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Mycobacterium tuberculosis has multiple σ factors which enable the bacterium to reprogram its transcriptional machinery under diverse environmental conditions. σJ, an extracytoplasmic function σ factor, is upregulated in late stationary phase cultures and during human macrophage infection. σJ governs the cellular response to hydrogen peroxide-mediated oxidative stress. σJ differs from other canonical σ factors owing to the presence of a SnoaL_2 domain at the C-terminus. σJ crystals belonged to the tetragonal space group I422, with unit-cell parameters a = b = 133.85, c = 75.08 Å. Diffraction data were collected to 2.16 Å resolution on the BM14 beamline at the European Synchrotron Radiation Facility (ESRF).
Transcription in prokaryotes is primarily regulated at the initiation step. σ factors play a prominent role in transcription initiation as they govern both promoter recognition and promoter melting. Changes in gene expression are thus dependent on the reversible association of the σ factor with the RNA polymerase enzyme (Burgess et al., 1969 ). Mycobacterium tuberculosis has 13 σ factors. These include a principal σ factor, σA, a principal-like or group 2 σ factor, σB, a group 3 σ factor, σF, and ten group 4 or extracytoplasmic function (ECF) σ factors, σC, σD, σE, σG, σH, σI, σJ, σK, σL and σM (Cole et al., 1998 ; Rodrigue et al., 2006 ). ECF σ factors couple environmental changes with the transcriptional profile. The large number of ECF σ factors in M. tuberculosis suggests an elaborate mechanism to ensure the survival of this pathogen under diverse microenvironments in the host (Sachdeva et al., 2010 ).
ECF σ factors are typically two-domain proteins with a conserved domain 2 (σ2) that binds the Pribnow box element and domain 4 (σ4) that recognizes the −35 element of the promoter (Lonetto et al., 1994 ; Gruber & Gross, 2003 ). The activity of many ECF σ factors is post-translationally regulated by either a soluble anti-σ factor (in the case of σE and σH) or a membrane-bound anti-σ factor (regulating σD, σK, σL and σM) (Song et al., 2003 ; Hahn et al., 2005 ; Saïd-Salim et al., 2006 ; Dainese et al., 2006 ; Donà et al., 2008 ; Sklar et al., 2010 ). The release of the free ECF σ from an inactive σ–anti-σ complex is influenced by multiple mechanisms including phosphorylation, redox stimuli or specific degradation of the anti-σ domain by Clp proteases (Song et al., 2003 ; Park et al., 2008 ; Sklar et al., 2010 ; Jaiswal et al., 2013 ). Among ECF σ factors, σC, σG, σI and σJ are not associated with an anti-σ factor. Interestingly, these ECF σ factors have either N- or C-terminal polypeptide extensions that can influence the function of these transcription factors. While the N-terminal polypeptide is likely to play a role in the auto-regulation of σC, the role of the C-terminal domain in σG, σI and σJ has not been examined thus far. This C-terminal stretch of around 120 residues is conserved across orthologues (Fig. 1 ). The C-terminal polypeptide extension contains a putative SnoaL_2 domain in σG and σJ. In eukaryotes, proteins with SnoaL domains play a role in facilitating protein–protein interactions. This inference was based on the similarity of the SnoaL_2 domain to a region of nuclear transport factor 2 (NTF) that interacts with the Ras GTPase (Rodrigue et al., 2006 ).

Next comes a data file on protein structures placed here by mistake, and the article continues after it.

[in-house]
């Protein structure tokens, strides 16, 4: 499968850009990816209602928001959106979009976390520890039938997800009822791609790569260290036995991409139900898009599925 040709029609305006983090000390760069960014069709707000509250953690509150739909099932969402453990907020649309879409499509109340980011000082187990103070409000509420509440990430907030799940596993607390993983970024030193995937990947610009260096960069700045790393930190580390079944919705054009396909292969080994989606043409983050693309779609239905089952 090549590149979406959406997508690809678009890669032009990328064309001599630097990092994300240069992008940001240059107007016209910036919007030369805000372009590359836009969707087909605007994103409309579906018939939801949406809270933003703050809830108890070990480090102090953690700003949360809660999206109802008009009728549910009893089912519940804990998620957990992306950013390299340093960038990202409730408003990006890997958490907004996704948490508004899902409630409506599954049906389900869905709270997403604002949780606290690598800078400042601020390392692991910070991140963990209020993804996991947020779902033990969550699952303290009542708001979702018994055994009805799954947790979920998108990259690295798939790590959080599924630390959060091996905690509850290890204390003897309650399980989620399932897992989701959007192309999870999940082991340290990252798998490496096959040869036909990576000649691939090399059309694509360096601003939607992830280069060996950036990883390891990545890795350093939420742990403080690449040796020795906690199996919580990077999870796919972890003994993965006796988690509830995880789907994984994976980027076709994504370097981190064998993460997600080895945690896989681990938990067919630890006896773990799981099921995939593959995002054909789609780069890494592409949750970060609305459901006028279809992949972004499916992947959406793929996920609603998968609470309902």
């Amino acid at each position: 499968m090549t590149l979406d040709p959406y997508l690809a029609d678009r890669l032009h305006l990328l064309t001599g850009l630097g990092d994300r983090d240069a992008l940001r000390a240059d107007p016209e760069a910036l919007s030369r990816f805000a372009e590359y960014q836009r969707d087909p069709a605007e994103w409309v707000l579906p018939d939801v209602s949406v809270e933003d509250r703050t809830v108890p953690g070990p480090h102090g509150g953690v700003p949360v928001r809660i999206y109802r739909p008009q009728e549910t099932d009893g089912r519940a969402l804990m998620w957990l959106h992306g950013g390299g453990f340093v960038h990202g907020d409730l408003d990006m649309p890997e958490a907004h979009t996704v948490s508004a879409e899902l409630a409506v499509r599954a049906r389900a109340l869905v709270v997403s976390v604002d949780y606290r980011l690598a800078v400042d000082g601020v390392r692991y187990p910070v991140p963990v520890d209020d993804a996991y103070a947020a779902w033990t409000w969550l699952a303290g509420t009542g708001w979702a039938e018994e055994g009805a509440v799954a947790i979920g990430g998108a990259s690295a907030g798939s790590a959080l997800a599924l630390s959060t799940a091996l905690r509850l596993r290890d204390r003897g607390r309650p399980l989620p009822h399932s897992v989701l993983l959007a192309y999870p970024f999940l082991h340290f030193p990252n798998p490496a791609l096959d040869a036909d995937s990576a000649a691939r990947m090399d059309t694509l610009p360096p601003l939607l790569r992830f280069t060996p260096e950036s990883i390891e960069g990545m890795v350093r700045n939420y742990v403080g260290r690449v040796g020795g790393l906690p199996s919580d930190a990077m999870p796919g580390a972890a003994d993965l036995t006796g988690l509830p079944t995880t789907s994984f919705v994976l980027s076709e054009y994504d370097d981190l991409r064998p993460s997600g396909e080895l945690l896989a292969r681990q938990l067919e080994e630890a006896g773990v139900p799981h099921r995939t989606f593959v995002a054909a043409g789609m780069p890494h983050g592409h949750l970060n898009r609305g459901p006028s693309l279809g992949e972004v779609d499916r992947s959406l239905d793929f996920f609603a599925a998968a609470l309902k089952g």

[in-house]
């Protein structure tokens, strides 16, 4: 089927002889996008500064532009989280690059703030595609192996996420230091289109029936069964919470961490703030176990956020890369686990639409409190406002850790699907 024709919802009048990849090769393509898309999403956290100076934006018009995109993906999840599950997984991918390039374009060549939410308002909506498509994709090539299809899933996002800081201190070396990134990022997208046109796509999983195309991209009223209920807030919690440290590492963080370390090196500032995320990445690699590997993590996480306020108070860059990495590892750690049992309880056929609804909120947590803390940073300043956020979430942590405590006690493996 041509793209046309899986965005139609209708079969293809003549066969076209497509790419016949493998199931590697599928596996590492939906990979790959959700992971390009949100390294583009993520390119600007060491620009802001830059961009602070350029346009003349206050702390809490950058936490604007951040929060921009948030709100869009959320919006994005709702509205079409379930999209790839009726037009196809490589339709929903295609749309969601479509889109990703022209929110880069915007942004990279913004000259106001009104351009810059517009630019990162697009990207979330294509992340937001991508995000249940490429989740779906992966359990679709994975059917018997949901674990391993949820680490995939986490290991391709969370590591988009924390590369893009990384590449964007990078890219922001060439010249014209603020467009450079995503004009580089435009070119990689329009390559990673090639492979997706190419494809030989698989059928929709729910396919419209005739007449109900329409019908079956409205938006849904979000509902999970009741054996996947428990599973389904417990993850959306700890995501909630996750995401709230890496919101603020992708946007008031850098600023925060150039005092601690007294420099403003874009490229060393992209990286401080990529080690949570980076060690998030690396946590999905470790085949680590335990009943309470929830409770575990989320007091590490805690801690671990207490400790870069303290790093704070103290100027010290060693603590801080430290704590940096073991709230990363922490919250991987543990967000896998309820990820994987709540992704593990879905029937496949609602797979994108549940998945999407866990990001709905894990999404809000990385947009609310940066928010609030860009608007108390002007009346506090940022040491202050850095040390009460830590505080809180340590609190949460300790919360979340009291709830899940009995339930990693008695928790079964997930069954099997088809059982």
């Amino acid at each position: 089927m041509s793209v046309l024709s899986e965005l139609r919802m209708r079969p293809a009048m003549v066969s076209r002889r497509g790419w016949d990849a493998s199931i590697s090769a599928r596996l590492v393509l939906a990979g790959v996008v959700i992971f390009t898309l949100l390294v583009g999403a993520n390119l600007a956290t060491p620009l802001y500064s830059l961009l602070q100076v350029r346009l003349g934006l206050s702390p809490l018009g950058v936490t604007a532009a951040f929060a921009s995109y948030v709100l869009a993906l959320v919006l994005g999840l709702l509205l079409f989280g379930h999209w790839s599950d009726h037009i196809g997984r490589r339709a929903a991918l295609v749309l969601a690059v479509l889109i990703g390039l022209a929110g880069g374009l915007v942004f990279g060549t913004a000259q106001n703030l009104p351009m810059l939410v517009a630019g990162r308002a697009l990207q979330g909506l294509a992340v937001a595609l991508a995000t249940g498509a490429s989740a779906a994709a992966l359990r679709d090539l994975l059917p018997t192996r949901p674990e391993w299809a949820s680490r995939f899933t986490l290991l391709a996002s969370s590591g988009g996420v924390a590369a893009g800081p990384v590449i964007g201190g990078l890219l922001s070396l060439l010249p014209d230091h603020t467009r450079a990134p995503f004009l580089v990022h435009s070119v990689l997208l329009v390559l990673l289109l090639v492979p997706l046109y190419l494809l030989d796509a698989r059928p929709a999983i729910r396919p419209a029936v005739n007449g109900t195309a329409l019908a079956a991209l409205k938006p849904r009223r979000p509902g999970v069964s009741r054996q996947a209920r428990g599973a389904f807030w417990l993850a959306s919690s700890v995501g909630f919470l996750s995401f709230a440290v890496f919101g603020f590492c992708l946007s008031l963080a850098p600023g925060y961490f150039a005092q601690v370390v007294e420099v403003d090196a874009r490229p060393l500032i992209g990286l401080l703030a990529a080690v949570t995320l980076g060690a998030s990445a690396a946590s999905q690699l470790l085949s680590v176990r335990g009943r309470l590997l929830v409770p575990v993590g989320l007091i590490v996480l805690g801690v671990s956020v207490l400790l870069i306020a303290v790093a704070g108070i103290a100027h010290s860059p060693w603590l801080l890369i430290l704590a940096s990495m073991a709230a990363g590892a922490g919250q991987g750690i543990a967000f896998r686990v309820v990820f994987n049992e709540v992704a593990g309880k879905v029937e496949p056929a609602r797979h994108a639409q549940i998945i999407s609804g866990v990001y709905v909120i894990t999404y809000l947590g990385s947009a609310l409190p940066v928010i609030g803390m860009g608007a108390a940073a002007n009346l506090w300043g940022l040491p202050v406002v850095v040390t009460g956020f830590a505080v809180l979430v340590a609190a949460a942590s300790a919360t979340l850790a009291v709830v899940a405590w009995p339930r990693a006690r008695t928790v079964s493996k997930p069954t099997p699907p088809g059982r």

The expression of σJ is upregulated during the late stationary phase of growth and during human macrophage infection (Hu & Coates, 2001 ; Cappelli et al., 2006 ). Interestingly, σJ knockout mutants of M. tuberculosis have a comparable growth and survival ability to the wild-type strain in stationary-phase cultures. M. tuberculosis σJ deletion-mutant strains are more susceptible to killing by hydrogen peroxide compared with the wild type, suggesting a role for this σ factor in hydrogen peroxide resistance (Hu et al., 2004 ). In a study using an Escherichia coli two-plasmid system, σJ was shown to recognize a promoter upstream of the ECF σ factor σI, suggesting a direct role of σJ in the expression of σI (Homerova et al., 2008 ).
The unusual domain architecture of M. tuberculosis σJ and its role in hydrogen peroxide-mediated stress resistance and high expression levels during the late stationary phase makes this σ factor an interesting target for structure–function analysis. Here, we describe biochemical characterization and crystallization experiments on this protein